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May 5, 2014

Understanding Routines: Why Are They So Important?

Contributed by Jennifer Horner, Doodle Bugs! IMG_3485.JPGEducation Specialist

Children are born into a world which they have never known. Everything is new, mysterious, and sometimes frightening. One of their first securities is a parent’s voice and warm arms. They start to notice routines around them; the way the world transforms from day to night. As they make sense of the world, they find confidence in the signals that help them know what will happen next.

At Doodle Bugs!, we understand how important routines in the classroom are and how it impacts your family at home. Our teachers follow a consistent routine in the classroom day after day, giving children the sense of security they need to make choices and take risks. Achieving this comfort level opens the door to exciting learning opportunities. Our teachers establish strong routines and expectations that are co-written with the parents, which is the most important building block of classroom community.

A predictable routine allows children to feel safe, and to develop a sense of mastery in handling their lives. Having this security enables children to take initiative over self-help skills, learning, negotiating with peers, and handling unforeseen circumstances such as a best friend moving away. This predictability sets the stage for children to constructively control themselves and their environments.

Dr. Laura Markham, parenting expert and clinical psychologist, identifies six key benefits of using routines:

  1. Routines eliminate power struggles because you aren’t bossing them around. This activity (washing hands, nap times, putting toys away before bed) is just what we do at this time of day. The parent stops being the bad guy, and nagging is greatly reduced.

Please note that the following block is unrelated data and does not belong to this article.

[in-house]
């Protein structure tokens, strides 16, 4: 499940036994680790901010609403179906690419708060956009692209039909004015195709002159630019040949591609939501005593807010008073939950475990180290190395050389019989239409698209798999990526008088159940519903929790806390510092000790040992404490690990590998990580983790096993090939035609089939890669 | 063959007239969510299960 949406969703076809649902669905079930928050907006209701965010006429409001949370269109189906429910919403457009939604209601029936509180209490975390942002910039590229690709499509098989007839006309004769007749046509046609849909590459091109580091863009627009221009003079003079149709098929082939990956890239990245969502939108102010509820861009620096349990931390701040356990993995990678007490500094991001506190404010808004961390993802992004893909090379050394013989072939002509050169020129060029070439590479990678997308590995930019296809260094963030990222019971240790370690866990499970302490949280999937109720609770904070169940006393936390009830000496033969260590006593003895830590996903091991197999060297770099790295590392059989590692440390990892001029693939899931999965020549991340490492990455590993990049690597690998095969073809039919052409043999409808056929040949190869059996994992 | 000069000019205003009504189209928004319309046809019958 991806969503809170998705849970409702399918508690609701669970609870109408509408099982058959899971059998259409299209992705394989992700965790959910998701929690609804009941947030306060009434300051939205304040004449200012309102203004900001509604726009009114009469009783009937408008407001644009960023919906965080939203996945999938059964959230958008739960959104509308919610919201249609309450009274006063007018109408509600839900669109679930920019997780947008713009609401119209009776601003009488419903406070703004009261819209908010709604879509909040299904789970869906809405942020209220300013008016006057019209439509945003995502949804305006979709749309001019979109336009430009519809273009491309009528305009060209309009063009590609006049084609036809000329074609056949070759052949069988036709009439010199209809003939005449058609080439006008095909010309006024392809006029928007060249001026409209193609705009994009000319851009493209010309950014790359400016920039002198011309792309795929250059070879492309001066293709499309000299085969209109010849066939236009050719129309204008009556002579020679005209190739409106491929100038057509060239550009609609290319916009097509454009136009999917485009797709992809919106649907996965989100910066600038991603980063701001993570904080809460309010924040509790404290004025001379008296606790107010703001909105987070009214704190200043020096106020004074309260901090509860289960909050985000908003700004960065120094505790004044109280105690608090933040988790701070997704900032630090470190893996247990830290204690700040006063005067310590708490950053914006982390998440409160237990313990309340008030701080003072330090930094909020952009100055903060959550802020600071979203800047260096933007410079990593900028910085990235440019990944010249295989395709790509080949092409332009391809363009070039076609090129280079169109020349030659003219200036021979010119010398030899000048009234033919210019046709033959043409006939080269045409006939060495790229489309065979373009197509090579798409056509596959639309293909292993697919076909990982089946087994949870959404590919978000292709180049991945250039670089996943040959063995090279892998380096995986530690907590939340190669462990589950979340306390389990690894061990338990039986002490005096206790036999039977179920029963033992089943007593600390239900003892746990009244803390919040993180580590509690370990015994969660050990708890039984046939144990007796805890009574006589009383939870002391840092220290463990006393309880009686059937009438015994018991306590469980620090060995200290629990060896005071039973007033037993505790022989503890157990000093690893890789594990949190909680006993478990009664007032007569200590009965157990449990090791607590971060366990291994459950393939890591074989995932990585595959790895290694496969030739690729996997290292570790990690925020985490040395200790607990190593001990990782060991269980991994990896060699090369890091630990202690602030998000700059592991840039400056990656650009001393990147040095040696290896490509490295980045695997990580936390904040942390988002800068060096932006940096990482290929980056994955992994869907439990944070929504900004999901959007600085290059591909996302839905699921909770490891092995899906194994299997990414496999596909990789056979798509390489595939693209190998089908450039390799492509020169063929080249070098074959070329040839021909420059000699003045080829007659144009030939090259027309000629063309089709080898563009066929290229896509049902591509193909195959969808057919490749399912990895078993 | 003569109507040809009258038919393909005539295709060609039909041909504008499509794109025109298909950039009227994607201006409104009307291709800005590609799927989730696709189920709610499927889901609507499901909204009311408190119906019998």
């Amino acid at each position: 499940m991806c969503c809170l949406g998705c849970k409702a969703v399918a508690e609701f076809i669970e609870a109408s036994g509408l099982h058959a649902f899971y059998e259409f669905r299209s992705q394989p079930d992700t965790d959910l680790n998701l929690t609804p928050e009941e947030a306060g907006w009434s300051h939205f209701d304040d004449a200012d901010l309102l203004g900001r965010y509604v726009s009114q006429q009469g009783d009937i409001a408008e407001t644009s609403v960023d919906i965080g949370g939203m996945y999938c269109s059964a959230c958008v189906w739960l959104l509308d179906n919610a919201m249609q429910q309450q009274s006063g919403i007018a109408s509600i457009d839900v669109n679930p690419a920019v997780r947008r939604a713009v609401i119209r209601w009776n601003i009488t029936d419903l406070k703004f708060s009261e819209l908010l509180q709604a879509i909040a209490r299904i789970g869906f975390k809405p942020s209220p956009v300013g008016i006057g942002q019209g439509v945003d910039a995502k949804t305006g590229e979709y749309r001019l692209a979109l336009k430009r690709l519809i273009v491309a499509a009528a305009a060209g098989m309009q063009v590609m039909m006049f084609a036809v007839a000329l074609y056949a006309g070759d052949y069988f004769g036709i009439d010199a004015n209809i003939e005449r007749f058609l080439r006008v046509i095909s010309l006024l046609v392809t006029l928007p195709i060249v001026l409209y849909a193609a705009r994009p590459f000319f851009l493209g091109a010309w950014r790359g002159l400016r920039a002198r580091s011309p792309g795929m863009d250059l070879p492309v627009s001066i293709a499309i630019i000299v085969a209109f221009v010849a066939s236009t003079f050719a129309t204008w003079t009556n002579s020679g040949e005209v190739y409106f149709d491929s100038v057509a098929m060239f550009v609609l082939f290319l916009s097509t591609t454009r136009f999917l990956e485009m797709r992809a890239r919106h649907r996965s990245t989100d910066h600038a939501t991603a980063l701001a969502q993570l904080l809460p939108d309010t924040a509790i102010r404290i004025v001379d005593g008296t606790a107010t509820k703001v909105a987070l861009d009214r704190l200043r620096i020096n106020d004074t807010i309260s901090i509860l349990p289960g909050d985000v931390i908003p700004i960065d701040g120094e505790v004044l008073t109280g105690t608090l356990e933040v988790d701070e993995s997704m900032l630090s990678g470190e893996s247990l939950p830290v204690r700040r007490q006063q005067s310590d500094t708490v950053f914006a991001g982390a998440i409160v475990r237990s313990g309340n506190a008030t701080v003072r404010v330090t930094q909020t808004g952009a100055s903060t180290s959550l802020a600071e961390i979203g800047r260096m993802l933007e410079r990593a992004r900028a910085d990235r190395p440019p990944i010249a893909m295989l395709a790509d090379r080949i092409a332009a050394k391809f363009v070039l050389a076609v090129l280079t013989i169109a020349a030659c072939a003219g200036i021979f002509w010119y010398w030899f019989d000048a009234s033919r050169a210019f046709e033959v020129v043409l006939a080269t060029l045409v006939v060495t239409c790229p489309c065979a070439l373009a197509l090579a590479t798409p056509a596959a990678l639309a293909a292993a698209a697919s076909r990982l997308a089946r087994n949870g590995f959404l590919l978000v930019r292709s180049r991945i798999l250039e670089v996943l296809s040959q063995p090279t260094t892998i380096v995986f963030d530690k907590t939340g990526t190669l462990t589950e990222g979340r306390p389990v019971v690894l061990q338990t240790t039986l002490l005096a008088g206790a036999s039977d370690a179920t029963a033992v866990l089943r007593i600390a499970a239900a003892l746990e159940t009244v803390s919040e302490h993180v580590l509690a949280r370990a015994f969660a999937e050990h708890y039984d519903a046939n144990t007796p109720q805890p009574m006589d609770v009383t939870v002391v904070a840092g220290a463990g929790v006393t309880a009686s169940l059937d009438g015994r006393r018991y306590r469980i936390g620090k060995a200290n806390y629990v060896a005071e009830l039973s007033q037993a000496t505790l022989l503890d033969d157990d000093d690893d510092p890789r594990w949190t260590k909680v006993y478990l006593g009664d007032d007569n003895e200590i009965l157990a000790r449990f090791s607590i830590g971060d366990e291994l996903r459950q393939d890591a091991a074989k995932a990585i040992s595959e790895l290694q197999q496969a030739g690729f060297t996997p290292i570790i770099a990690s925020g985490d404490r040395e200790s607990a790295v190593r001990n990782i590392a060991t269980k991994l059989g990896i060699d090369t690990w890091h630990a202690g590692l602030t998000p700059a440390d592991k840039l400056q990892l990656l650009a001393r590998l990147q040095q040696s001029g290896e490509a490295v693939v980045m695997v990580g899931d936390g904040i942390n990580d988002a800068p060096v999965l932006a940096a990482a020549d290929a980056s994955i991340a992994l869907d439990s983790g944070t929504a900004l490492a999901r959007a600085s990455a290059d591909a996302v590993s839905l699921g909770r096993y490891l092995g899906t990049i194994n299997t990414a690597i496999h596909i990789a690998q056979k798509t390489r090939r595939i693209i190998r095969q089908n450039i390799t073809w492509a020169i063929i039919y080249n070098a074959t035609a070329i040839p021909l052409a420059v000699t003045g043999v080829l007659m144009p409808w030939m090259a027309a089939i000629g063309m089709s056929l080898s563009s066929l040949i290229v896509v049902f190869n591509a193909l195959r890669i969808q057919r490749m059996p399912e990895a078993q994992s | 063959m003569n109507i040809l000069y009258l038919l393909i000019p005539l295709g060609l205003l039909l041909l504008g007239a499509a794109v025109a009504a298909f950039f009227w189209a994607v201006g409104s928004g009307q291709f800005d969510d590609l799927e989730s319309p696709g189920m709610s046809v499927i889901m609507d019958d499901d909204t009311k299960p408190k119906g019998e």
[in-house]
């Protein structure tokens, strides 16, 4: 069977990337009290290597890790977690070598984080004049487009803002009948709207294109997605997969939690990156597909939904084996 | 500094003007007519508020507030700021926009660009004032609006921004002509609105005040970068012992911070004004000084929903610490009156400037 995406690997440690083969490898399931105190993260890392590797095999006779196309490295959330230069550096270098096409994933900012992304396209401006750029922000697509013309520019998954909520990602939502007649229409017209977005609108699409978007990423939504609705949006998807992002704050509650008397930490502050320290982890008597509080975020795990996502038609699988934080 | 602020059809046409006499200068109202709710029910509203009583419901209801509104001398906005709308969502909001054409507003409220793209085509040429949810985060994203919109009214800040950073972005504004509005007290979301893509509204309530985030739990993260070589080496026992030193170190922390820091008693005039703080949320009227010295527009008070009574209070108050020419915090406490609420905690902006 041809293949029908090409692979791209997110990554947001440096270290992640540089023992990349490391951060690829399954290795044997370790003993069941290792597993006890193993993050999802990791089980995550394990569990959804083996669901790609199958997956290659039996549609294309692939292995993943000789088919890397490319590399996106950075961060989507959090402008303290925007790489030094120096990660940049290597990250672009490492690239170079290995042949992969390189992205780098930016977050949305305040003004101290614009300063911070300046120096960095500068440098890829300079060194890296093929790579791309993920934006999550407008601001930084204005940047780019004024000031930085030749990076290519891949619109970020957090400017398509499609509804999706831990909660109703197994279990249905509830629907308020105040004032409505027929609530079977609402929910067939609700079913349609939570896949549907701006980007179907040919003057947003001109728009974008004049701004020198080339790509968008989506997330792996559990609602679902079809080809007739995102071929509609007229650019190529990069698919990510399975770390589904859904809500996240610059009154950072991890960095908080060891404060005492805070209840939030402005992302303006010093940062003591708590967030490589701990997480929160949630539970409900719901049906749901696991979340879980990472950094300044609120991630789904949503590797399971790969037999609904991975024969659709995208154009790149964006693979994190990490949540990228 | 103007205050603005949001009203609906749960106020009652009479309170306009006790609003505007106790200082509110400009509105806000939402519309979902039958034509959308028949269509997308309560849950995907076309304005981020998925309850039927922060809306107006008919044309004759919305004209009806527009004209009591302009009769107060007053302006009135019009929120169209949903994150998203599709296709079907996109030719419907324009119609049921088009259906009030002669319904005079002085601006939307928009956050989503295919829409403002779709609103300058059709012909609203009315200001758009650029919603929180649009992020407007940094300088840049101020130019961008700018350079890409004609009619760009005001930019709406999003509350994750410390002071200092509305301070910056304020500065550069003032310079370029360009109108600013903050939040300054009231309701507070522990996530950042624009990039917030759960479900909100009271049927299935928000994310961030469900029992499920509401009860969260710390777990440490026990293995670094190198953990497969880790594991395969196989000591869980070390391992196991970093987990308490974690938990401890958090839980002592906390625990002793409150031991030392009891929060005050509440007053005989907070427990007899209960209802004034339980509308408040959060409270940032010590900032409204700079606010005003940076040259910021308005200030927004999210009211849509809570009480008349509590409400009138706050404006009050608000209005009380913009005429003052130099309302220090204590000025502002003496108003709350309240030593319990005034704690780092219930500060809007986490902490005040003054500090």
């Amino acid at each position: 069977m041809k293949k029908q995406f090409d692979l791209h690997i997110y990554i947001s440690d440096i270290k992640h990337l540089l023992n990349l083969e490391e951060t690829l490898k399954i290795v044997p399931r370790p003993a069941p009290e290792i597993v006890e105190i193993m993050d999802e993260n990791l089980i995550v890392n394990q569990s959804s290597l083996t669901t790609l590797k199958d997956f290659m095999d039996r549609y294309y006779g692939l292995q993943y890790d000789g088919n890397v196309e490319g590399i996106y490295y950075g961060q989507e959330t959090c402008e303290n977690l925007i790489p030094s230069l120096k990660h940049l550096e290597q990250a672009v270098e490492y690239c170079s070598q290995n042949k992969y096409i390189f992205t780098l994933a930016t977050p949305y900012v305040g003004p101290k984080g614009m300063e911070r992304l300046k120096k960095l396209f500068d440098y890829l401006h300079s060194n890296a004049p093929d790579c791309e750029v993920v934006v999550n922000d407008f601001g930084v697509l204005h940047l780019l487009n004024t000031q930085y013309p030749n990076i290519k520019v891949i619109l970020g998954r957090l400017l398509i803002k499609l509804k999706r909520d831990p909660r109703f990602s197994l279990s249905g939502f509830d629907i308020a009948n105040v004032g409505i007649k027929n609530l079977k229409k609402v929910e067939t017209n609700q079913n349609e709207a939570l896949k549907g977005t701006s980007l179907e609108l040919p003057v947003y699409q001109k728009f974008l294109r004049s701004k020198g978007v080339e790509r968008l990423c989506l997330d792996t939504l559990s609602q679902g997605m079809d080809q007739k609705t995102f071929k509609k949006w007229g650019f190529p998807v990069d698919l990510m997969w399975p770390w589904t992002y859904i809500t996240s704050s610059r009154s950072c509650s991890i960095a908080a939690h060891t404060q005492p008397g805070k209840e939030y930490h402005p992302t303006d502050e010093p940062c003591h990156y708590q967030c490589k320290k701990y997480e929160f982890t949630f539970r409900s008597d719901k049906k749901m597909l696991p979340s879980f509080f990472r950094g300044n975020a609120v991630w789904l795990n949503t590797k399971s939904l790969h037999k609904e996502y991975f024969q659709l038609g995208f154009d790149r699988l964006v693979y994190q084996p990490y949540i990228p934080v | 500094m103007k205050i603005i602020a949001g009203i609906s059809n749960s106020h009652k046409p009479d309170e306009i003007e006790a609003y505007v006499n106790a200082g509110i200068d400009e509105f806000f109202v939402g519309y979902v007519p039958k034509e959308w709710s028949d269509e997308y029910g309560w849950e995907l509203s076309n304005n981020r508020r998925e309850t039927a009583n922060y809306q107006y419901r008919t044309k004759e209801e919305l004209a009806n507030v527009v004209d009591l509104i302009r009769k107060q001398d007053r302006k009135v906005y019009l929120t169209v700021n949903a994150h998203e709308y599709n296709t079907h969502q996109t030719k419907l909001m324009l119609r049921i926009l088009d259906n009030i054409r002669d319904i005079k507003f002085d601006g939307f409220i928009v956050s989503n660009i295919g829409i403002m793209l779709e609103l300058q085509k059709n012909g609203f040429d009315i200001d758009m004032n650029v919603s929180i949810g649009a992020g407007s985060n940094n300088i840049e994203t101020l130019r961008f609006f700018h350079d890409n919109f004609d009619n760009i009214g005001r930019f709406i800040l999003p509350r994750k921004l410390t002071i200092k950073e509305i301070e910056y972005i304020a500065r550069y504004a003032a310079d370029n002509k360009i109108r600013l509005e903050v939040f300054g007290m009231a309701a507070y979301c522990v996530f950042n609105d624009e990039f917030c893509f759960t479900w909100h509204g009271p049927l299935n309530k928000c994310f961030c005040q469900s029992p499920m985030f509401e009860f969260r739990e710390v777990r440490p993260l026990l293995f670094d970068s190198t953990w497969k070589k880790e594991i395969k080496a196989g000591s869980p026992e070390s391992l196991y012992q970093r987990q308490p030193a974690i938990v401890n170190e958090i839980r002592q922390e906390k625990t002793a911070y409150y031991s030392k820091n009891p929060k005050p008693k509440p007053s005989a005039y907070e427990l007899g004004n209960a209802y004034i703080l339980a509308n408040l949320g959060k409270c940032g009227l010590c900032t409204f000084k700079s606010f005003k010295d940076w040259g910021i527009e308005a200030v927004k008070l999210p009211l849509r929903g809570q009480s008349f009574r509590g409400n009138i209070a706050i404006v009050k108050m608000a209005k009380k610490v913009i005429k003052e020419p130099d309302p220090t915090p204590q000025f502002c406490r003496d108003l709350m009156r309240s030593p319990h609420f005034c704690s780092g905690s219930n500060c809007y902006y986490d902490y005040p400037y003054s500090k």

2. Routines help kids cooperate by reducing stress and anxiety for everyone. We all know what comes next; we get fair warning for transitions, and no one feels like parents are being arbitrary.
  3. Routines help kids learn to take charge of their own activities. Over time, children learn to independently wash their hands, put their clothes in the laundry basket, etc., without constant reminders. Kids love being in charge of themselves. This feeling increases their sense of mastery and competence. Kids who feel more independent and in charge of themselves have less need to rebel and be oppositional.
  4. Kids learn the concept of “looking forward” to things they enjoy, which is an important part of making a happy accommodation with the demands of a schedule. He may want to go to the playground now, but he can learn that we always go to the playground in the afternoon, and he can look forward to it then.
  5. Regular routines help kids get on a schedule, so that they fall asleep more easily at night.
  6. Routines help parents build in those precious connection moments. We all know we need to connect with our children every day, but when our focus is on moving kids through the schedule to get them to bed, we miss out on opportunities to connect. If we build little connection rituals into our routine, they become habit. Try to snuggle each child when you first see them in the morning or another “recognition” ritual when you’re first reunited after school: “I see you with those beautiful gray eyes that I love so much!” Rituals like these slow you down and connect you on a visceral level with each child, and if you do this as just “part of the routine” they build security as well as connection and cooperation.
  7. Schedules help parents maintain consistency in expectations. If everything is a struggle, parents end up settling: more TV time, skip washing hands, etc. With a routine, parents are more likely to stick to healthy expectations for everyone, because that’s just the way we do things in our house. The result: a family with healthy habits, where everything rungs smoothly!